We can see the love and respect between Icelandic farmers Maria (Noomi Rapace) and Ingvar (Hilmir Snær Guðnason, "101 Reykjavík") yet they speak little as they go about their daily chores, burdened by something unseen.  The wild horses out on the tundra appear fearful out in the white that envelops the wintery landscape in snow and mist, the farmers’ own sheep startled in their barn on Christmas Eve.  But a springtime surprise returns joy to the farm with the birthing of an extraordinary “Lamb.”

Laura's Review: B-

The debut feature from cowriter (with "Dancer in the Dark's" Sjón)/director Valdimar Jóhannsson plays like a Greek tragedy shot through with Christmas symbolism, “Little Otik” and “Stuart Little” and that the whole doesn’t come off as preposterous is due to the filmmaker’s tonal control.  There is always a sense of foreboding, whether from nature or an outside human intrusion, aided by Eli Arenson’s cinematography, Þórarinn Guðnason’s musical soundscape or the expressions of animals Jóhannsson exhibits an uncanny knack for capturing.

Take, for example, the black and white Icelandic sheepdog known only as Dog.  This alert pup is always watchful, alarmed by a rope toy which falls from an upstairs window.  Then there is the distressed ewe we saw fall on its side on Christmas Eve, constantly bleating beneath that same window, its eyes showing both yearning and concern.  It is the fate of this ewe, shown in the film’s second, middle chapter that augurs the film’s third act tragedy.  This chapter also brings Pétur (Björn Hlynur Haraldsson, TV's 'Fortitude' and 'The Witcher'), Ingvar’s failed rock musician brother, to the farm to upset its delicate balance.  When Pétur witnesses the change in his brother and sister-in-law’s life, he asks in blunt terms what is going on.  ‘Happiness’ replies Ingvar.  The film’s third chapter will see Pétur come around and for a while all seems well, but when he steps over a line on one raucous evening when Ingvar uncharacteristically drinks too much and is put in bed, he is sent packing by Maria, only to invite a more formidable reckoning.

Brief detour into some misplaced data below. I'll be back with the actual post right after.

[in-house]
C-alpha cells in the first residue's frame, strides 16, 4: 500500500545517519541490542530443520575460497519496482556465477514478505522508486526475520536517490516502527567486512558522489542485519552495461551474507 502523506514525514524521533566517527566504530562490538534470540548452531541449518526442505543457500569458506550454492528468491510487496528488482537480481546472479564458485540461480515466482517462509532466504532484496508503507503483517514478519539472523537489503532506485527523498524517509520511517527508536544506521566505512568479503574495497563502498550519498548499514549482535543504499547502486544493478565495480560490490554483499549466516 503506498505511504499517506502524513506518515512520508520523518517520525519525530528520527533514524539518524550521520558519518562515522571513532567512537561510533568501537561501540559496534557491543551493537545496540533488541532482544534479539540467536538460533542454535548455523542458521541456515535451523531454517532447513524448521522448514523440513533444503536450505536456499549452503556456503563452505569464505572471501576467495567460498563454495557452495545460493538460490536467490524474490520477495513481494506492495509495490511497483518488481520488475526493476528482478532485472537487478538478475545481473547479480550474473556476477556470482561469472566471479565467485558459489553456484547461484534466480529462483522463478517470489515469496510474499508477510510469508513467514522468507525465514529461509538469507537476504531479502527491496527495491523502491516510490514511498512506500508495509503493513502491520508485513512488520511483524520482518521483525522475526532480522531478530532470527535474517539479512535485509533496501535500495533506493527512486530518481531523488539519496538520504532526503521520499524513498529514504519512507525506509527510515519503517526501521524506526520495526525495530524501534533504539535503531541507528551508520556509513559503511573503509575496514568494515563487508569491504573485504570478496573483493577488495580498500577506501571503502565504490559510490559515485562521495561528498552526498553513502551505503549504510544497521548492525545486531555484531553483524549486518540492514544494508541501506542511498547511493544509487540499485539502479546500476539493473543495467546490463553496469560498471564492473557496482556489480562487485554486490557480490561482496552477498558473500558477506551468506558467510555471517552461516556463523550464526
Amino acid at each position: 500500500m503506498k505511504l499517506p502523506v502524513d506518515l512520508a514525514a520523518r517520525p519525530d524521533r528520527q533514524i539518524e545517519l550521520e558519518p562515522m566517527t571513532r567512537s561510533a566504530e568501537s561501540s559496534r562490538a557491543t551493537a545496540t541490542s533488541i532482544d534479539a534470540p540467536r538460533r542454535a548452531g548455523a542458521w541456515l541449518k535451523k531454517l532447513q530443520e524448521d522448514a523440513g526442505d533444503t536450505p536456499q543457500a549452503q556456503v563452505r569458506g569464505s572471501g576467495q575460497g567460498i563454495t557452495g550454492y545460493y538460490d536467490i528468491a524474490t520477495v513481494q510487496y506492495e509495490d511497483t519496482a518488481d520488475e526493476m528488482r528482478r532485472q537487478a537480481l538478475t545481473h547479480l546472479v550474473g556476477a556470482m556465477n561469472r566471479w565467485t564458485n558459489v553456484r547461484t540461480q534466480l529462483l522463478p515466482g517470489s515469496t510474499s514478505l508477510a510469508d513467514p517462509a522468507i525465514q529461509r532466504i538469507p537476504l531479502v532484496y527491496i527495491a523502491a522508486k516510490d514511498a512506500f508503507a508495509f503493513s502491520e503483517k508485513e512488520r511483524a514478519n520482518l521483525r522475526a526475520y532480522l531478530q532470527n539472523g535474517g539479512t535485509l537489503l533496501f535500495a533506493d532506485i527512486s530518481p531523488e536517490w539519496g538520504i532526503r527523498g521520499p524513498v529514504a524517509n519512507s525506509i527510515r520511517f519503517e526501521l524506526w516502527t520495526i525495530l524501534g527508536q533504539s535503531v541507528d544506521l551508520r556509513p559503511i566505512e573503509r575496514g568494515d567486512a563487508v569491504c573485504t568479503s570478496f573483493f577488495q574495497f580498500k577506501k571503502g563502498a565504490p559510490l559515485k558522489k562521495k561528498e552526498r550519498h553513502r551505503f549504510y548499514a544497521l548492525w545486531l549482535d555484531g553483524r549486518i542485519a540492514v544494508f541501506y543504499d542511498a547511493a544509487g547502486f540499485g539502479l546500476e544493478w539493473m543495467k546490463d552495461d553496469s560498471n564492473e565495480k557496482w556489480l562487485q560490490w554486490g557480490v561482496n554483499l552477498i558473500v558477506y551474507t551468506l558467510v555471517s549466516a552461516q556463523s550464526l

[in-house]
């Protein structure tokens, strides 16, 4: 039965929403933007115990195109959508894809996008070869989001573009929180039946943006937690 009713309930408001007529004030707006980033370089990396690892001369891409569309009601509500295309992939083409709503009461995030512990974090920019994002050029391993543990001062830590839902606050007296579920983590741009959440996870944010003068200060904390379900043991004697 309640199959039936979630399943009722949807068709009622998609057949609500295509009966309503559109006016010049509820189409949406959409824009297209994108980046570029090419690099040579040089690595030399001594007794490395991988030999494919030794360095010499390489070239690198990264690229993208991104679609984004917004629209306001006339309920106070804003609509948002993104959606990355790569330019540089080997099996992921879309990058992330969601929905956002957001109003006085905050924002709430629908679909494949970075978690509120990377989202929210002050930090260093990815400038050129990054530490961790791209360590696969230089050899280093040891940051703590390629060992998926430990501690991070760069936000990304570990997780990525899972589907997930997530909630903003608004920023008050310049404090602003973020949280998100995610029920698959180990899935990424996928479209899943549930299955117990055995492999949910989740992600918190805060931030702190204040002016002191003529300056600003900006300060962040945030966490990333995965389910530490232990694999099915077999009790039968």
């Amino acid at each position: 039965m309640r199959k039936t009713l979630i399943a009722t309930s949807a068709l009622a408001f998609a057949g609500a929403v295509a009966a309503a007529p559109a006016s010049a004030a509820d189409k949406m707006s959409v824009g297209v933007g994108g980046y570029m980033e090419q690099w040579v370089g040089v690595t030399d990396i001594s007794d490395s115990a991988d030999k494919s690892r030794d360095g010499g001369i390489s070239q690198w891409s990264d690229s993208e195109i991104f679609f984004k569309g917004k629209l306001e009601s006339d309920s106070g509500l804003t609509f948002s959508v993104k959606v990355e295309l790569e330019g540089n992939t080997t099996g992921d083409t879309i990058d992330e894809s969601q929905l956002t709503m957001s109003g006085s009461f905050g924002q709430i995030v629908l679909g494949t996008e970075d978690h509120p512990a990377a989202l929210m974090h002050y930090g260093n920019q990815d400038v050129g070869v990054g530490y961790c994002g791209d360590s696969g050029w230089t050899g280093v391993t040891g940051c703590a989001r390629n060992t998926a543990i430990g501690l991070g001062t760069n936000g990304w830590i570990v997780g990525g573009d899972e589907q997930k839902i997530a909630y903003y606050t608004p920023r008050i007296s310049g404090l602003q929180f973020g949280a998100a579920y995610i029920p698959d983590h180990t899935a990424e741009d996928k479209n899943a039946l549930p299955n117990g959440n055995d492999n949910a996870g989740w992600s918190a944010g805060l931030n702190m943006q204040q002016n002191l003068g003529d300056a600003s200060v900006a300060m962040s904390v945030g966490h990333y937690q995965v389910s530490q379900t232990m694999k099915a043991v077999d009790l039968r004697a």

The film has a slow build (it is executive produced by Hungarian master Bela Tarr, a mentor of Jóhannsson’s) and a hushed atmosphere, as if the celluloid itself were holding its breath.  Rapace is the most central of the characters and the actress establishes Maria (she of the virgin birth) as a sorrowful woman who, given joy, will become fiercely, even coldly, protective of it.  There is tenderness between Rapace and Guðnason, whose Ingvar is loyal and hard working.   Haraldsson is well cast as his brother, the two bearing a familial resemblance, but otherwise a total contrast.  And while I have avoided spoilers throughout, it must be said that Ada, that first chapter surprise, is startlingly depicted by ten human actors, two puppeteers, and a visual effects team.

The film ends with a surprise that also renders all that has come before rather simplistic folk lore of the ‘don’t mess with Mother Nature’ variety, but the outstanding incorporation of animals into the eerily atmospheric film makes for an intriguing watch.

Robin's Review: B

A husband, Ingvar (Hilmar Snaer Guonason), and wife, Marie (Noomi Rapace) works hard on their sheep farm somewhere in rugged and remote Iceland. It is lambing season and they go about their day-to-day chores helping the ewes have their babies. But, one baby turns out to be very special and will bring great joy to the childless couple in “Lamb.”

I think this is a first for me as a film lover – a weird and creepy Icelandic fairytale. And, it is from a first time feature helmer Valdimar Johannsson who also co-wrote the script with Sjon, and it is a dilly, crossing “Tom Thumb (1958)” with “Little Otik (2000).” (If you are not familiar with those odd little gems, then you have something to look forward to.)

I will leave what the “very special” baby is for the viewer to find out. I will leave it that some will find the reveal fascinating while other might consider it to be an abomination, even for a fairytale. I found that, for me, it is a combination of the two observations/feelings.

The director’s skill at telling a minimalist folktale about a childless couple surviving in the Icelandic wilderness, birthing lambs until the special one lands in their hands. The big revelation left me feeling a bit squeamish but that is OK. The quality of the film, its actors and rugged locale – and an extremely satisfying, for me, wrap up – helps push the nauseous feelings aside.

A24 opens "Lamb" in theaters on 10/8/21.